Whether it's LeBron James, James Harden or Stephen Curry, nobody guards the league's best offensive players as well as Leonard. With his smarts and his Go Go Gadget-like arms, his presence alone has a way of spooking players you probably didn't think could ever be spooked.
Kawhi 2, Giannis 1
Category 4: Rim Protection
Even though they are both forwards, Antetokounmpo is more of a frontcourt player and Leonard is more of a backcourt player.
For that reason, it only seems right to split defence into two categories.
Leonard is more than capable of making plays at the rim, but Antetokounmpo finds himself protecting the basket with far greater frequency. According to NBA.com, Antetokounmpo defended 5.1 shots per game within 6-feet of the basket last season and held opponents to 54.4 percent shooting.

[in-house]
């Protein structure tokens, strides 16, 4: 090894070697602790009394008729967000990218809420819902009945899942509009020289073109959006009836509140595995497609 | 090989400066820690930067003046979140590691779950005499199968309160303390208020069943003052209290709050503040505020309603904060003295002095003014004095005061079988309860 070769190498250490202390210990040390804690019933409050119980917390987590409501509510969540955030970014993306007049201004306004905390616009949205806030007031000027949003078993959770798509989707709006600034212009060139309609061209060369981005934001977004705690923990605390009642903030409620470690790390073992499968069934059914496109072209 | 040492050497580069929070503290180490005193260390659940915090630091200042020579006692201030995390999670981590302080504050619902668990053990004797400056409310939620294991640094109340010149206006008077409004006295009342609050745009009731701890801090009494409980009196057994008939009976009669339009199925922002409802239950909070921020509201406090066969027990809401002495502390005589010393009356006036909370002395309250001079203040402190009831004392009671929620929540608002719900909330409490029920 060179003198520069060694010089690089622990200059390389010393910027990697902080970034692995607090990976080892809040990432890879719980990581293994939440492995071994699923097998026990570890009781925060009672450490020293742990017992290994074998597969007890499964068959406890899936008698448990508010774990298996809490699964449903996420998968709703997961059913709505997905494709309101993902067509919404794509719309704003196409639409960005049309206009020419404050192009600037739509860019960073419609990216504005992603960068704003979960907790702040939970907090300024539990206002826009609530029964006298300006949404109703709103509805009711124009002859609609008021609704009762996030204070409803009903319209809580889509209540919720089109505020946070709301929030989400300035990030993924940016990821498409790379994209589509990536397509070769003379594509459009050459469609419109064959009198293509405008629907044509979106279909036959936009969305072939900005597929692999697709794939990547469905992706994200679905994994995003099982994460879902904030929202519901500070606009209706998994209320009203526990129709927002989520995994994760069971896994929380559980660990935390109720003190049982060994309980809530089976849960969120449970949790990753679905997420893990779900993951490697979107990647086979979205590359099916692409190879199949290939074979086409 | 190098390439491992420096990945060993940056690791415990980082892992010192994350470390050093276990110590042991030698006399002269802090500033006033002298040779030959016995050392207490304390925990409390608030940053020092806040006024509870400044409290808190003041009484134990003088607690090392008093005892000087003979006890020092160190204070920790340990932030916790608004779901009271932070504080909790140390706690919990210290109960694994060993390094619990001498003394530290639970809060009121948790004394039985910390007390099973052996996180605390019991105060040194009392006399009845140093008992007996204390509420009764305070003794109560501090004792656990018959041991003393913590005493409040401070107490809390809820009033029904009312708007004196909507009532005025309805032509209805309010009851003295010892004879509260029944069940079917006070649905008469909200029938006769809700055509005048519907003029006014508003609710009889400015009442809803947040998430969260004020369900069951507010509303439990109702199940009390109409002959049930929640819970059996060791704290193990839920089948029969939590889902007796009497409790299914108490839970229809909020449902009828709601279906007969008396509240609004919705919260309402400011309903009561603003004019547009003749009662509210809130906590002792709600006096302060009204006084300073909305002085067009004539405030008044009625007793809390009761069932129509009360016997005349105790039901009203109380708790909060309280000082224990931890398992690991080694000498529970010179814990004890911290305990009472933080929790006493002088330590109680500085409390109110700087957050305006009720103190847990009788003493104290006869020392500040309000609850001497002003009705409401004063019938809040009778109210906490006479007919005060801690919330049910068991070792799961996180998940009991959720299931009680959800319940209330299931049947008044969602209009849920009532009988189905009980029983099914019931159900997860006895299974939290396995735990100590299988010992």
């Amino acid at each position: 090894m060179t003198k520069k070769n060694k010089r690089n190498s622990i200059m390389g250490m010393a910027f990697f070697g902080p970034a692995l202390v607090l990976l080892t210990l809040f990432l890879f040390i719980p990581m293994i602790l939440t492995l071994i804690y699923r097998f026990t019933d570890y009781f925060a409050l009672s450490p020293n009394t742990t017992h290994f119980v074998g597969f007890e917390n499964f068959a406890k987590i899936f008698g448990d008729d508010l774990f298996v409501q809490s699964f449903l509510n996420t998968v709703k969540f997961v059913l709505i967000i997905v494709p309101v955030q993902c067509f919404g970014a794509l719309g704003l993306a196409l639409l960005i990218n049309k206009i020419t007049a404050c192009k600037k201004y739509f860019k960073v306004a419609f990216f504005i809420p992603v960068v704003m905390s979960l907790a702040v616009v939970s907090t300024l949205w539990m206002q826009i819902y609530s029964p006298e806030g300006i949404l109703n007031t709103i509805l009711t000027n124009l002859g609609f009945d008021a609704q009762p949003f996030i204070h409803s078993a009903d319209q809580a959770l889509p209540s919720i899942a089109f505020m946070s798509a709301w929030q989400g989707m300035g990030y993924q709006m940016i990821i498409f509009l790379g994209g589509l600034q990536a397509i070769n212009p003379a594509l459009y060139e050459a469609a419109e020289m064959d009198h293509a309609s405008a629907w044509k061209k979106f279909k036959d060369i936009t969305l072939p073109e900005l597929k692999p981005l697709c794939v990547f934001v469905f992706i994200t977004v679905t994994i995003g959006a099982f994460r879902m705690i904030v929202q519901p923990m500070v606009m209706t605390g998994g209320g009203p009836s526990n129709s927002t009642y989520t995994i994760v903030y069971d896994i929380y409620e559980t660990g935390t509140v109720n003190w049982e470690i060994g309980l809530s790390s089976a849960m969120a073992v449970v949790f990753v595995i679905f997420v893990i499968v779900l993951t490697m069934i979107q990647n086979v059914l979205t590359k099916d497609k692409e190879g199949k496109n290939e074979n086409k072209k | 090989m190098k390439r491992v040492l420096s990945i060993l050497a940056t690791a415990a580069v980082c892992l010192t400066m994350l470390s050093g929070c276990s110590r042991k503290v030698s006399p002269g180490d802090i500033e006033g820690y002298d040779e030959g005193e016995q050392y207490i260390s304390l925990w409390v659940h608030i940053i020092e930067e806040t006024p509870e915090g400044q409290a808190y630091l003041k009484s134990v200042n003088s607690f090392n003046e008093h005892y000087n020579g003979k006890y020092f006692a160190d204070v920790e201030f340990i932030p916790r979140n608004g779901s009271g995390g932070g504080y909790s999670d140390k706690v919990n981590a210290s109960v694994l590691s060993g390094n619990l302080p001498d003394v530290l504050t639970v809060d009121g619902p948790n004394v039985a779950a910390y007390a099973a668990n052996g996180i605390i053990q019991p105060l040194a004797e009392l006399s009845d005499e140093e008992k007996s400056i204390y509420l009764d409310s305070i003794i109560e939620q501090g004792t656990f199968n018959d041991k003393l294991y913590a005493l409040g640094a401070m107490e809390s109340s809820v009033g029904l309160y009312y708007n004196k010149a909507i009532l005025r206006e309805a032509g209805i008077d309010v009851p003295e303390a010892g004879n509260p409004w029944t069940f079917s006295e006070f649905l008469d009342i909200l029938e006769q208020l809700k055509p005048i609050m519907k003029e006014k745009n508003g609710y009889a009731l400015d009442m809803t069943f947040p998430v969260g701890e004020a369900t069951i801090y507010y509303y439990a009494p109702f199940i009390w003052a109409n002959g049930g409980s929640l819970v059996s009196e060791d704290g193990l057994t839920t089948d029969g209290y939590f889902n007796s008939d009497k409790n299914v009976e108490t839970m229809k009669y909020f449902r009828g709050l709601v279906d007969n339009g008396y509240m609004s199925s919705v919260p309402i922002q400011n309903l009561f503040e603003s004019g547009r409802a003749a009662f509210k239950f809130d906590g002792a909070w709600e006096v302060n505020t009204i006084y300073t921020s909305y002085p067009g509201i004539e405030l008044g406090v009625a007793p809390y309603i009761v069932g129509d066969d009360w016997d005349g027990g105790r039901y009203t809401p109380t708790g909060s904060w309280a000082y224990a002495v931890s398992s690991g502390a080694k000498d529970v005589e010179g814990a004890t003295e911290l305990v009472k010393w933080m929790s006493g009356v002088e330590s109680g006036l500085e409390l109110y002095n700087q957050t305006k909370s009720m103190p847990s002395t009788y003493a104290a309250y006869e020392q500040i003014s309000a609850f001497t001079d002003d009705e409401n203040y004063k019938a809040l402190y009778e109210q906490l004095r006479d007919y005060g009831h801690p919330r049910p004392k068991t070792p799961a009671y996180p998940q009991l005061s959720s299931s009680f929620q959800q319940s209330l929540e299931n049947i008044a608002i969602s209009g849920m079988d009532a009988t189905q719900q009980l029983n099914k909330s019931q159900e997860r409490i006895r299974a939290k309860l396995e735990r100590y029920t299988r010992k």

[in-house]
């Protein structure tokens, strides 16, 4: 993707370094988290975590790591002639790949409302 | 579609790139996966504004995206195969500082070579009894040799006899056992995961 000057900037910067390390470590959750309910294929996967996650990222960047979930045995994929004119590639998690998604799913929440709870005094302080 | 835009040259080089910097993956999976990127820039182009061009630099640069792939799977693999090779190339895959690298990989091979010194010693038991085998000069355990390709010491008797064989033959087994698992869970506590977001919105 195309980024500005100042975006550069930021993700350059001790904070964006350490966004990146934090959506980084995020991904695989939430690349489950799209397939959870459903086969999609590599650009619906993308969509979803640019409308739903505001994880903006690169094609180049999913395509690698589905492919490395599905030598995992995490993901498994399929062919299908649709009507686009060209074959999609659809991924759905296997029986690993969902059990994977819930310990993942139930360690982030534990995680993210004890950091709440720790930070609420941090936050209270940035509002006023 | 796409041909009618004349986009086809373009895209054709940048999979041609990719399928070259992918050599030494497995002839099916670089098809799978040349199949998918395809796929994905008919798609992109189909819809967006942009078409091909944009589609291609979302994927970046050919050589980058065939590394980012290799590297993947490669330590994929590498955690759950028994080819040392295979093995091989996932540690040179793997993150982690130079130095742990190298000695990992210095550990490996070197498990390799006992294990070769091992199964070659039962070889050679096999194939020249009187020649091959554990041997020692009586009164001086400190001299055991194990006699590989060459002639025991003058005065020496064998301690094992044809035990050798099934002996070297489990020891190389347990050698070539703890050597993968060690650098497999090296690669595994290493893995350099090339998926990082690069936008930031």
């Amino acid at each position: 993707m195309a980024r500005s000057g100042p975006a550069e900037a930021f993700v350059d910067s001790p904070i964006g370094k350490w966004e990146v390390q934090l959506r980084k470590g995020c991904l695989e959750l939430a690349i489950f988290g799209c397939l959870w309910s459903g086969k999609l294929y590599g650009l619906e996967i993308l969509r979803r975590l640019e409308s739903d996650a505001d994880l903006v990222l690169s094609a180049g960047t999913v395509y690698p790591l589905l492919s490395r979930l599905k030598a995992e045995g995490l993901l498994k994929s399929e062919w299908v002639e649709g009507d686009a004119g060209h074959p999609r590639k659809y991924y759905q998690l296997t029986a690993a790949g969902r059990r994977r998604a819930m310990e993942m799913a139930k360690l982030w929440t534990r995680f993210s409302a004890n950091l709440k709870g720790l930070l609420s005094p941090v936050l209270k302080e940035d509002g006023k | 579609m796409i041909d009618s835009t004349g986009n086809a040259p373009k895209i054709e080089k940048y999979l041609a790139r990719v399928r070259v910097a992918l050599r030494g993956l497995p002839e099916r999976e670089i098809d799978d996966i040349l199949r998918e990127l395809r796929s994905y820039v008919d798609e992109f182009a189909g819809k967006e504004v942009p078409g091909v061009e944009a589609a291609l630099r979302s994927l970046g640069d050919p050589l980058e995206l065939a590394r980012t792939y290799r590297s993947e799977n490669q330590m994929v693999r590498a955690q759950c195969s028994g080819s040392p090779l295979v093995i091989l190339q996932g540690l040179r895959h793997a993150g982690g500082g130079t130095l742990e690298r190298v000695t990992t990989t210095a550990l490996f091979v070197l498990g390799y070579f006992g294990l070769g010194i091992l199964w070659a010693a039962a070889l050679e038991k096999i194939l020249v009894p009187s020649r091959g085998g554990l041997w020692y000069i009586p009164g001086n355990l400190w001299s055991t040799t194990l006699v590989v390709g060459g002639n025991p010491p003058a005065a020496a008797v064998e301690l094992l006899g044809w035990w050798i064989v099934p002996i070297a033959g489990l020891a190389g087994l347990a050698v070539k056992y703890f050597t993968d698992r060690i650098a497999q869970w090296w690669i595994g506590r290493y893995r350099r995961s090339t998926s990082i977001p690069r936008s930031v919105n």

Those marks put him on the same page as some of the best rim protectors in the league, such as Draymond Green, Steven Adams and Al Horford.
For comparison, Leonard held opponents to 51.0 percent shooting in those situations when he won his first Defensive Player of the Year award, only on significantly less attempts (2.7 per game). Opponents then shot 62.7 percent against him in 2016-17, when he won his second Defensive Player of the Year award.
Antetokounmpo turns a lot more of his contests into blocks, too. He's been good for 1.3 per game in his career and peaked at almost 2.0 in 2015-16.
You know what that means...
Kawhi 2, Giannis 2
Category 5: Clutch
Knotted at 2-2 heading into the final category, it's time for one of Leonard and Antetokounmpo to seal the deal.